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Letters to the Editor

Wound construction in manual small incision cataract surgery

Agrawal, Rupesh

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Indian Journal of Ophthalmology: Jan–Feb 2010 - Volume 58 - Issue 1 - p 85
doi: 10.4103/0301-4738.58486
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Dear Editor,

I read the article on wound construction in manual small incision cataract surgery (MSICS) by Haldipurkar et al.[1] The authors need to be complimented for their candid expositions on scleral wound construction in widely done SICS. I will like to add a few comments on scleral wound construction in MSICS:

  • Status of the sclera: It is imperative to look at the status of sclera before one plans for scleral wound construction. Cases with thin sclera such as high myopia, osteogenesis imperfecta, Ehler Danlos Syndrome, healed scleritis are relative contraindications for scleral wound construction.
  • Incision with 15 No. Blade: Surgeon needs to make the scleral bed dry with the help of cotton bud as making the incision on a relatively wet scleral bed can lead to splaying of the scleral fibers leading to irregular astigmatism.
  • Placement of the crescent knife: The horizontal shaft of the crescent knife needs to be touching close to the sclera (sclera posterior to wound) while dissecting the scleral bed with the knife as it will lead to minimum complications; if it is not abutting close to sclera and if the horizontal shaft is away from posterior sclera it can lead to premature entry.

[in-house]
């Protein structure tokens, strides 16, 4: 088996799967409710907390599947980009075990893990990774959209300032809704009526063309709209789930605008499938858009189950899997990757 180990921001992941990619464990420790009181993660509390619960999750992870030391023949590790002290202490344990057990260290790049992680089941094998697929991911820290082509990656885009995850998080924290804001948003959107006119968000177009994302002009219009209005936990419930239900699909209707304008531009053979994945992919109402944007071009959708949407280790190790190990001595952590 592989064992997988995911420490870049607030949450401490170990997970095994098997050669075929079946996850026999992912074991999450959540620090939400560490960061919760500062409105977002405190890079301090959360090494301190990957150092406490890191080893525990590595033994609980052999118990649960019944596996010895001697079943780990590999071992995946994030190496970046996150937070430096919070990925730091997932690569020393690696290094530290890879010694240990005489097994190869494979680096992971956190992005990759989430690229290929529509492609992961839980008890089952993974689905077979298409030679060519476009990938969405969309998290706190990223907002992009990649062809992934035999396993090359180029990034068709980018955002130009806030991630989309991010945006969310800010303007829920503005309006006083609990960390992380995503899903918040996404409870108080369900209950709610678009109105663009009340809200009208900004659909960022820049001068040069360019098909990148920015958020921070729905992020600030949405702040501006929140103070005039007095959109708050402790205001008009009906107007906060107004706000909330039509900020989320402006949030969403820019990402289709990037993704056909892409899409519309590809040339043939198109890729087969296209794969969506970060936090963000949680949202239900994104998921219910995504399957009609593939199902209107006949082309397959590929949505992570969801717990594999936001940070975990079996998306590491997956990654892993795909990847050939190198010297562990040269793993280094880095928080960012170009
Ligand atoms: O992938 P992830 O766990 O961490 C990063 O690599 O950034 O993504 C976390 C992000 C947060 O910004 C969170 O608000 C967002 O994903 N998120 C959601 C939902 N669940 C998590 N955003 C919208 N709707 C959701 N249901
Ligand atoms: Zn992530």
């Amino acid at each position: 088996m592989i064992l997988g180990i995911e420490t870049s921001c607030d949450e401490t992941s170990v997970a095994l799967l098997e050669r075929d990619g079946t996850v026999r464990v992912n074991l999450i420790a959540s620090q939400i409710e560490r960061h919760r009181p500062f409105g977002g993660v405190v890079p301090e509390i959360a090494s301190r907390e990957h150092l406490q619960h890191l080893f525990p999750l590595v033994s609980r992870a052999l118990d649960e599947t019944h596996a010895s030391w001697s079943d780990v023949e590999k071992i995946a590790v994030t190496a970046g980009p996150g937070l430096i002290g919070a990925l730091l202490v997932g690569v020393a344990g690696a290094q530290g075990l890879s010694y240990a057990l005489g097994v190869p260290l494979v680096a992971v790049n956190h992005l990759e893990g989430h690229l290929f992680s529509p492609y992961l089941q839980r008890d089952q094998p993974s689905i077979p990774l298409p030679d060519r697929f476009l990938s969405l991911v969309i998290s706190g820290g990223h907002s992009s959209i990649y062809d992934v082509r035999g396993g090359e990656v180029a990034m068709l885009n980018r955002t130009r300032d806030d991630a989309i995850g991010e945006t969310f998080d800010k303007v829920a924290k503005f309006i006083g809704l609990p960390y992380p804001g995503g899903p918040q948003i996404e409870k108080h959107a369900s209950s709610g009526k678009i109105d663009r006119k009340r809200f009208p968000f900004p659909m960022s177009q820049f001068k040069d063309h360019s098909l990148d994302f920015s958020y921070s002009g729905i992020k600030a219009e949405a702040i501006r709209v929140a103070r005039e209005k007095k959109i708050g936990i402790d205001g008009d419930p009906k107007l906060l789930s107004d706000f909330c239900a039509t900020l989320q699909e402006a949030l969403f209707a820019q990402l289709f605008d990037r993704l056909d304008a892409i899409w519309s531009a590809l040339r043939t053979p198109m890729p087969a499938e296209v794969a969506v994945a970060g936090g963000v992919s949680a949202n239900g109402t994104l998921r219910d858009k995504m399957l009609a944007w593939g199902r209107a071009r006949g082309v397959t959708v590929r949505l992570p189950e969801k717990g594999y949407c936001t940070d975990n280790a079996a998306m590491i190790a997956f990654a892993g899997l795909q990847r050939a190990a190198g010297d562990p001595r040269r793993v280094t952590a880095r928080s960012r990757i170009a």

• Formation of the anterior chamber with viscoelastic agent: Surgeon needs to form the anterior chamber with viscoelastic agent or to switch on the anterior chamber maintainer if one is doing MSICS by Blumenthal technique, in order to achieve smooth dissection of scleral bed. Hypotonus globe can act as determinant for smooth tunnel construction. At the same time, one needs to be careful not to overfill the anterior chamber as it can lead to premature entry.
  • Author mentions that the crescent blade should be cutting while being brought out of the tissue,[1] but there is no mention about the cutting of sclera with keratome. All the cutting needs to be done while the keratome is moving forward into the scleral tissue in order to prevent irregular astigmatism.
  • In cases with premature entry or with leak from the tunnel the suturing needs to be done by using ‘figure of 8’ or ‘infiniti’ suture.

Incorporation of the above intraoperative surgical tips into one‘s surgical armamentarium will ensure a safer and smooth MSICS for the novice surgeon.

Reference

1. Haldipurkar SS, Shikari HT, Gokhale V. Wound construction in manual small incision cataract surgery Indian J Ophthalmol. 2009;57:9–13
© 2010 Indian Journal of Ophthalmology | Published by Wolters Kluwer – Medknow